Manufacturing has changed a lot due to the COVID-19 pandemic as technologies thought to be happening down the road are happening now. Five key drivers are highlighted.
Interact Analysis said in June that good performances by the US, South Korea and China are offset by Europe and Japan, expected to make swift recoveries, and India and Brazil, where slow recoveries are expected. The semiconductor sector is holding back some manufacturing, and some inflation is expected.
Manufacturers remain resilient and strong in the wake of the pandemic, but there are steps they can take to be better prepared for the latest anomalous event.
The manufacturing industry output (MIO) tracker from Interact Analysis reveals a stronger than expected overall global manufacturing performance in 2020.
Global manufacturing economic forecasts in the wake of COVID-19 have improved thanks to stronger than expected recoveries from the U.S. and China, but there is a long road to recovery, particularly for some key industries.
COVID-19's impact on manufacturing for the short- and long-term depends on the particular industry and the region, though recovery is eventually expected to reach 2019 levels according to Interact Analysis.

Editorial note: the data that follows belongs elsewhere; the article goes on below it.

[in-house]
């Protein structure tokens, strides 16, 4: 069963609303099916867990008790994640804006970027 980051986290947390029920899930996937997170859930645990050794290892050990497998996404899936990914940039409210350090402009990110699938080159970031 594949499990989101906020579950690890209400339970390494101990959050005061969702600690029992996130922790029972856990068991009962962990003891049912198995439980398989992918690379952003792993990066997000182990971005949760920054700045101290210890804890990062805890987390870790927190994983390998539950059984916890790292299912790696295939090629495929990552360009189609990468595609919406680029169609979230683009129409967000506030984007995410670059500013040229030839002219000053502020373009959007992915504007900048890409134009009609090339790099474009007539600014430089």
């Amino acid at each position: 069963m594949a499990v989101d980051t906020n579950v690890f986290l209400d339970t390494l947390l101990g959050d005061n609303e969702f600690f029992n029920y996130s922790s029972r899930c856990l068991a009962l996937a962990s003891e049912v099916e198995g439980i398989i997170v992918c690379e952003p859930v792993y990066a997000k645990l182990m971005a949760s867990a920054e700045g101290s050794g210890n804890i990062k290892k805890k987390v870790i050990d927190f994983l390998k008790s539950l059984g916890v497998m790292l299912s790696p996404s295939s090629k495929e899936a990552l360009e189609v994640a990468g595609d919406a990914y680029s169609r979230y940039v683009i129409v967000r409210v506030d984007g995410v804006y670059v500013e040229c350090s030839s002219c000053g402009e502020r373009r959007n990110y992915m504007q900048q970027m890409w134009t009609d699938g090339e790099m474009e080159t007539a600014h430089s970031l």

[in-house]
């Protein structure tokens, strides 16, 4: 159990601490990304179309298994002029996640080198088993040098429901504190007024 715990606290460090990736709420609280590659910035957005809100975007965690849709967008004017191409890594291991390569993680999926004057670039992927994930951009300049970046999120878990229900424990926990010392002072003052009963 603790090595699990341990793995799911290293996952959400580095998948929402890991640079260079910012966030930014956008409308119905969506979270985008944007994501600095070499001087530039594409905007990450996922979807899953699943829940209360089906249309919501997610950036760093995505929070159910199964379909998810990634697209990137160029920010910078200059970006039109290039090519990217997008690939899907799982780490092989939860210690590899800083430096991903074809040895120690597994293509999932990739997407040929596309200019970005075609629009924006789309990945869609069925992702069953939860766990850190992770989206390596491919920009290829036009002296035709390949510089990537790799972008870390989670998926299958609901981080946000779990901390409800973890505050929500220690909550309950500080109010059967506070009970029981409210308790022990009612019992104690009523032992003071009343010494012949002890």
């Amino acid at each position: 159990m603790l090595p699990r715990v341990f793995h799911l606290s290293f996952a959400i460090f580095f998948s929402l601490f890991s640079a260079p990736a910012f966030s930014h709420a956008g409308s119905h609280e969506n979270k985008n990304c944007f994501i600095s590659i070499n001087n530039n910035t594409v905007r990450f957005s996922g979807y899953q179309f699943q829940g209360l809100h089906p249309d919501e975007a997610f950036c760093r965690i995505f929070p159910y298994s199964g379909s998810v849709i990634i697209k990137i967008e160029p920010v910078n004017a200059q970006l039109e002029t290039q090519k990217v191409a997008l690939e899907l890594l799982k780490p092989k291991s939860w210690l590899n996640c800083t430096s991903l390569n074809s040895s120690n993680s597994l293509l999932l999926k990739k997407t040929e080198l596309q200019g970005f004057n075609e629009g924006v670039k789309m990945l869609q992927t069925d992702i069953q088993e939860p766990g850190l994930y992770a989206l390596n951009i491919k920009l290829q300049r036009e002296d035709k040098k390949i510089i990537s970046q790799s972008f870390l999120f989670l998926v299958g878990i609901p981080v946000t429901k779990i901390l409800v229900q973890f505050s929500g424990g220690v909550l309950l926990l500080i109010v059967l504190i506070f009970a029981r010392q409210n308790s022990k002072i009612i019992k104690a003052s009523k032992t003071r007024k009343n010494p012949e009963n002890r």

While we are still embroiled in the battle to contain and defeat COVID-19, nobody truly knows the eventual outcomes, but we can begin to assess the impacts and respond positively to change.
A study from the University of Birmingham says manufacturers need to redesign and reform their supply chains or global production networks (GPN) if they want to prosper in the wake of the COVID-19 pandemic.
As the economy grows after the COVID-19 pandemic slowdown, manufacturers face challenges and opportunities including industrial disaster recovery, manufacturing supply chains, manufacturer staffing, transparency, and manufacturing investments.
Recent results of a survey on the impact of the coronavirus displayed a shift towards more positive expectations and minimal impact to the electronic components industry.